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Wolfgang Amadeus MOZART (1756-1791)
Chamber Orchestra of Europe - 25th Anniversary
Symphony No. 38 in D major, K504 “Prague” [38:09]
Symphony No. 39 in E flat major, K543 [31:14]
Symphony No. 40 in G minor, K550 [35:54]
Symphony No. 41 in C major, K551 “Jupiter” [40:39]
Chamber Orchestra of Europe/Nikolaus Harnoncourt
rec. Vienna, 1991; Graz, 1993. DDD
Bonus CD of excerpts from other recordings by the Chamber Orchestra of Europe/ Nikolaus Harnoncourt and Douglas Boyd [79:11]
WARNER CLASSICS 2564 63067-2
[3 CDs: 69:38 + 77:13 + 79:11]
 

Though issued to mark the silver jubilee of the CoE this set also marks another happy anniversary. As we read in the booklet, it was twenty years ago, in 1986, that Nikolaus Harnoncourt first conducted the orchestra. That collaboration, which continues to this day, is one of the two most important musical relationships in the orchestra’s distinguished history, the other being with their founder conductor, Claudio Abbado.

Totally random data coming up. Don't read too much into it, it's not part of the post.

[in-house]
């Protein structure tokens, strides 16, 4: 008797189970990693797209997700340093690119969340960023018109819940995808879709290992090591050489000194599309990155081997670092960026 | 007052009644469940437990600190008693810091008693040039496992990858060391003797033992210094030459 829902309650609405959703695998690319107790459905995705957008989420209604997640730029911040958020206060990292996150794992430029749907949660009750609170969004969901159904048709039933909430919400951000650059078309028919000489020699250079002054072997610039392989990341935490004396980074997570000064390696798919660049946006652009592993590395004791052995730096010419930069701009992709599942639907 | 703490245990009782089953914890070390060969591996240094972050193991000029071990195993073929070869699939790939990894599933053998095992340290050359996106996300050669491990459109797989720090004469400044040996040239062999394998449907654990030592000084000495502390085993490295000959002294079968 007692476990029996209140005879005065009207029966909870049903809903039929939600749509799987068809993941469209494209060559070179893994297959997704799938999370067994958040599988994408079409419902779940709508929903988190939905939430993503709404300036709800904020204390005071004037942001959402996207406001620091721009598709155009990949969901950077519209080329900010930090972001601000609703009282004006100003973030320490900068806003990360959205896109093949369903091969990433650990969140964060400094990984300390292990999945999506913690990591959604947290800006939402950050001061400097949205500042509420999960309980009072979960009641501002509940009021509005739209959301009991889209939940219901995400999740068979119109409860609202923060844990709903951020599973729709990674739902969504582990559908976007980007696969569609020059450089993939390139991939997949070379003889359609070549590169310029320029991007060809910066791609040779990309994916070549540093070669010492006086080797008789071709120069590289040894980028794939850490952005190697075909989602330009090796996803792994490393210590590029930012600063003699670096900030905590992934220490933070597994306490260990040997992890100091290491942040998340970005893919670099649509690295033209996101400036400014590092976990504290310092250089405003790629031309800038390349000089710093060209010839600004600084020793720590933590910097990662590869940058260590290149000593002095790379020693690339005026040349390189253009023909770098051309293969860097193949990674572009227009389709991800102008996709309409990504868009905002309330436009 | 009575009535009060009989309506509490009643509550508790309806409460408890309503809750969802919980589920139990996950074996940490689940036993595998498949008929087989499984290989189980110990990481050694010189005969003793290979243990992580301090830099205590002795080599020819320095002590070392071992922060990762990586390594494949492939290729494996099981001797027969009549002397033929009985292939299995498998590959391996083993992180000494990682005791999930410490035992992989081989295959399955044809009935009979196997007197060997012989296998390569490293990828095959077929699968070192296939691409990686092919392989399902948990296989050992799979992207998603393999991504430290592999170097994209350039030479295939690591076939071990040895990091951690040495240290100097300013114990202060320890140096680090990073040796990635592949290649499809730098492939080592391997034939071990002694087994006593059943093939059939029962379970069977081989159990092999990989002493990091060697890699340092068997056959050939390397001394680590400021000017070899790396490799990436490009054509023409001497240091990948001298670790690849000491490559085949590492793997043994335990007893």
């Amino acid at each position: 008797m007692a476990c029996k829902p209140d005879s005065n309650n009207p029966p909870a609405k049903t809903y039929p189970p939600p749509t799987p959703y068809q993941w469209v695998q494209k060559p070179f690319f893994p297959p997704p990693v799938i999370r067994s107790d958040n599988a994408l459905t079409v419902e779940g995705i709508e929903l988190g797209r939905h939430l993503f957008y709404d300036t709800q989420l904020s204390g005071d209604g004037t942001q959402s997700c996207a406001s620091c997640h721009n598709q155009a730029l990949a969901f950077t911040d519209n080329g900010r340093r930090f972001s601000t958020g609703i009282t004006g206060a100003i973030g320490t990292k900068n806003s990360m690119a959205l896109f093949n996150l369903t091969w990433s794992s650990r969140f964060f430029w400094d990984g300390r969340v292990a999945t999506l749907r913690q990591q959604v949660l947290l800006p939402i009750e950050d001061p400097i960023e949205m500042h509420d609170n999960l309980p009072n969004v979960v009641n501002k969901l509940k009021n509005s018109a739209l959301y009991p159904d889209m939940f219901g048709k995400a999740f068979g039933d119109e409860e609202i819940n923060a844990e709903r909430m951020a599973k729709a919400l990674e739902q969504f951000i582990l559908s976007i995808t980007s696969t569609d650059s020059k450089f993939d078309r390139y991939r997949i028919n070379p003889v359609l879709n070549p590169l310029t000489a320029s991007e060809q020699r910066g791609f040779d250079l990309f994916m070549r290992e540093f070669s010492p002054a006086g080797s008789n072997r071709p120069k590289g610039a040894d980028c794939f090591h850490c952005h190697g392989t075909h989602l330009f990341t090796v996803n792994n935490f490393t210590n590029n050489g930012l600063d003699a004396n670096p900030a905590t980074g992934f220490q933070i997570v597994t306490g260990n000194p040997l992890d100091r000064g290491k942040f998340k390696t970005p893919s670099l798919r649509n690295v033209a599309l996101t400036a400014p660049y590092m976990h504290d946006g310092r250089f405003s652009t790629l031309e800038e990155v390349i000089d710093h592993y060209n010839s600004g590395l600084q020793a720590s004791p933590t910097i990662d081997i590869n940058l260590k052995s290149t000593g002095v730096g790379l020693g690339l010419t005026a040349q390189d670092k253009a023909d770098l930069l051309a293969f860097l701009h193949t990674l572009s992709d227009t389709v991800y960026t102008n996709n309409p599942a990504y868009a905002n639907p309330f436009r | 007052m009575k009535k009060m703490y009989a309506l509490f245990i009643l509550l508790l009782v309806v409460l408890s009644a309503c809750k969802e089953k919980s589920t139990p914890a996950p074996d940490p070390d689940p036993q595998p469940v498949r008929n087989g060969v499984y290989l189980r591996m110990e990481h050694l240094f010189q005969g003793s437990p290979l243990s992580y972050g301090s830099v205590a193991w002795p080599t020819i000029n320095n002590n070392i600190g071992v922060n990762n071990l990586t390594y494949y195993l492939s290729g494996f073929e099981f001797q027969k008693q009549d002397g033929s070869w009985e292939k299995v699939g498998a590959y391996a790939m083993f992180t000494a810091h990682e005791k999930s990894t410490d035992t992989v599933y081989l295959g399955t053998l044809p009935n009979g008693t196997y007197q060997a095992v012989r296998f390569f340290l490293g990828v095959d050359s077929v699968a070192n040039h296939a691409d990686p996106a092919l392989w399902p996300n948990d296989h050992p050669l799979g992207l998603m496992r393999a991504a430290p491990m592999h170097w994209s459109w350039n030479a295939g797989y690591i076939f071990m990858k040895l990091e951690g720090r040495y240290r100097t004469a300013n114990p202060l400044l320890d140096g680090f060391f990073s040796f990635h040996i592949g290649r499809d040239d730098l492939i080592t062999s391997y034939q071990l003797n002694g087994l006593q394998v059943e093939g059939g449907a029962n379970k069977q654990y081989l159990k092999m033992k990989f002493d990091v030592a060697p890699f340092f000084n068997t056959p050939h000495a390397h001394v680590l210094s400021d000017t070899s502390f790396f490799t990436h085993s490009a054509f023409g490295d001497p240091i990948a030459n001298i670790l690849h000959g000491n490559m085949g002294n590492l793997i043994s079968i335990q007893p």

These recordings of the last four symphonies of Mozart show the relationship between Harnoncourt and the CoE at its brilliant best. There are times when I’ve heard performances – and recordings – of music by Mozart and have felt that players and conductor are familiar – perhaps too familiar – with the notes and are just skating over the surface. That’s far from being the case here. One gets the feeling that every phrase, every note has been carefully reconsidered. That’s not to say, however, that these are studied readings for a spirit of spontaneity is present throughout, which I greatly welcome. As far as I’m aware the CoE play on modern instruments but there’s a keen appreciation of the practices of period instrumentalists so, for example, vibrato is kept to a minimum. I suspect that natural trumpets are used, as was the case in the same artists’ revelatory Beethoven symphony cycle, recorded in 1990 and 1991. It also sounds as if the timpanist is not using modern drums and he most certainly uses hard sticks, producing some very satisfying and dynamic ‘thwacks’.